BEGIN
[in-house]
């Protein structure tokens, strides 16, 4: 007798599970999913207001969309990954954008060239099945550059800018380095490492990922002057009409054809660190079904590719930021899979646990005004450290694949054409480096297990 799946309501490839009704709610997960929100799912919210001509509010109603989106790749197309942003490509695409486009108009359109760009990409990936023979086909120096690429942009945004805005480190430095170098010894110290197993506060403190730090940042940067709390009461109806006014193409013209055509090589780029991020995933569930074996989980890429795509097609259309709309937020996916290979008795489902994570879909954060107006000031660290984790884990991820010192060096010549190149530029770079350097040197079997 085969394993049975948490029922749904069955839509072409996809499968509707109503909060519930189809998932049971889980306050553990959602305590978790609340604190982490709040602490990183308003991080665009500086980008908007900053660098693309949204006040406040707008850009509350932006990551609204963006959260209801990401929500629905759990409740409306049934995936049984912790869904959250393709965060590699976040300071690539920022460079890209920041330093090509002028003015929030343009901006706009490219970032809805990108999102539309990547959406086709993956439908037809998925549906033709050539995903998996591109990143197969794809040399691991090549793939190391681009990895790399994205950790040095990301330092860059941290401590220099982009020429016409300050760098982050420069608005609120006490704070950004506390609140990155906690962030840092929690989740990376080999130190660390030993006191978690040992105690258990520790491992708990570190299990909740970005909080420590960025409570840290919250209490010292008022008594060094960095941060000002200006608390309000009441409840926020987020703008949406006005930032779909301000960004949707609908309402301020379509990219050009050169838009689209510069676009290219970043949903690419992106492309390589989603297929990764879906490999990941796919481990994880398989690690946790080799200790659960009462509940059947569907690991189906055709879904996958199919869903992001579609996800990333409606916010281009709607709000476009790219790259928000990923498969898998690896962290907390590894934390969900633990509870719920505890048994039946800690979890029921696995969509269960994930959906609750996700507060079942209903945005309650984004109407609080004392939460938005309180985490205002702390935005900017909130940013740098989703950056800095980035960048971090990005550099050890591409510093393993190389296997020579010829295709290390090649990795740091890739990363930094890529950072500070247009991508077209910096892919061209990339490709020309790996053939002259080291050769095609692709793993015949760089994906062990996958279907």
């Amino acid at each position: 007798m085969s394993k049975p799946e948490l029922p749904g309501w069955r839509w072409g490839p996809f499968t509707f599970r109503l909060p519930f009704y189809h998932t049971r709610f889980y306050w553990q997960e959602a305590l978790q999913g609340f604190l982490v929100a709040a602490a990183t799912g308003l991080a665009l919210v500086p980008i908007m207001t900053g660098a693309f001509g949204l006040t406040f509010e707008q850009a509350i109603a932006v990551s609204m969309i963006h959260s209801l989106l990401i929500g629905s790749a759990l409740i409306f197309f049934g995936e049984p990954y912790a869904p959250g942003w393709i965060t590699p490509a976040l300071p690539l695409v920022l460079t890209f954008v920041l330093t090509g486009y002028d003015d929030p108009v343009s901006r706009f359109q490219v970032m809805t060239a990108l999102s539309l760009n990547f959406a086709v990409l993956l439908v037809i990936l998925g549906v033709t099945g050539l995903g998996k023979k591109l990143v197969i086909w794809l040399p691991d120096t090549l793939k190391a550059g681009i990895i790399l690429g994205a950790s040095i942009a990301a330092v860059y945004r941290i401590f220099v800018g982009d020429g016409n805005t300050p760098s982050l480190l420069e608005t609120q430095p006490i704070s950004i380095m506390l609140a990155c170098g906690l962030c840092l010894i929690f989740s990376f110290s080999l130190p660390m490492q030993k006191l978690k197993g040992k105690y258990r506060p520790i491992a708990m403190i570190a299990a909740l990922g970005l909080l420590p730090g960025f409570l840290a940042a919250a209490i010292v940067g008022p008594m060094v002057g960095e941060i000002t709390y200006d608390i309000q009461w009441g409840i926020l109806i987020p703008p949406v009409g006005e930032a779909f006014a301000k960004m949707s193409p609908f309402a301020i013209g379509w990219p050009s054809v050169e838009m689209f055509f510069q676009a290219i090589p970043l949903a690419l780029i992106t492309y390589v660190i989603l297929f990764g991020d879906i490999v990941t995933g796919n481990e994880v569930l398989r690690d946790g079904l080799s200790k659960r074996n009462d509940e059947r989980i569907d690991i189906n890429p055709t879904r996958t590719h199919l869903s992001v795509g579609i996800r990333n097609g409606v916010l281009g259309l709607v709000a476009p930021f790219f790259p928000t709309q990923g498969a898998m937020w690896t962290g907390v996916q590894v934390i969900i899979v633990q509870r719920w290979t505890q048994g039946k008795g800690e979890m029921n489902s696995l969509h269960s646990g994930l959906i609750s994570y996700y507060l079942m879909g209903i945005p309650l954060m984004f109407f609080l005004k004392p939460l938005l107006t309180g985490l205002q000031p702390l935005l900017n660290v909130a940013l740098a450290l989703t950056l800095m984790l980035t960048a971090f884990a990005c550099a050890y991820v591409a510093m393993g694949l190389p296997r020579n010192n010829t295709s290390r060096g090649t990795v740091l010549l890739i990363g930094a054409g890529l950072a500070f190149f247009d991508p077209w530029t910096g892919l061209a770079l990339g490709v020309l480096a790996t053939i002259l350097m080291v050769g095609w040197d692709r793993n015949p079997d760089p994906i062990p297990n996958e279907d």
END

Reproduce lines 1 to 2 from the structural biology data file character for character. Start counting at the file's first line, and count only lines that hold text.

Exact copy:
[in-house]
């Protein structure tokens, strides 16, 4: 007798599970999913207001969309990954954008060239099945550059800018380095490492990922002057009409054809660190079904590719930021899979646990005004450290694949054409480096297990 799946309501490839009704709610997960929100799912919210001509509010109603989106790749197309942003490509695409486009108009359109760009990409990936023979086909120096690429942009945004805005480190430095170098010894110290197993506060403190730090940042940067709390009461109806006014193409013209055509090589780029991020995933569930074996989980890429795509097609259309709309937020996916290979008795489902994570879909954060107006000031660290984790884990991820010192060096010549190149530029770079350097040197079997 085969394993049975948490029922749904069955839509072409996809499968509707109503909060519930189809998932049971889980306050553990959602305590978790609340604190982490709040602490990183308003991080665009500086980008908007900053660098693309949204006040406040707008850009509350932006990551609204963006959260209801990401929500629905759990409740409306049934995936049984912790869904959250393709965060590699976040300071690539920022460079890209920041330093090509002028003015929030343009901006706009490219970032809805990108999102539309990547959406086709993956439908037809998925549906033709050539995903998996591109990143197969794809040399691991090549793939190391681009990895790399994205950790040095990301330092860059941290401590220099982009020429016409300050760098982050420069608005609120006490704070950004506390609140990155906690962030840092929690989740990376080999130190660390030993006191978690040992105690258990520790491992708990570190299990909740970005909080420590960025409570840290919250209490010292008022008594060094960095941060000002200006608390309000009441409840926020987020703008949406006005930032779909301000960004949707609908309402301020379509990219050009050169838009689209510069676009290219970043949903690419992106492309390589989603297929990764879906490999990941796919481990994880398989690690946790080799200790659960009462509940059947569907690991189906055709879904996958199919869903992001579609996800990333409606916010281009709607709000476009790219790259928000990923498969898998690896962290907390590894934390969900633990509870719920505890048994039946800690979890029921696995969509269960994930959906609750996700507060079942209903945005309650984004109407609080004392939460938005309180985490205002702390935005900017909130940013740098989703950056800095980035960048971090990005550099050890591409510093393993190389296997020579010829295709290390090649990795740091890739990363930094890529950072500070247009991508077209910096892919061209990339490709020309790996053939002259080291050769095609692709793993015949760089994906062990996958279907």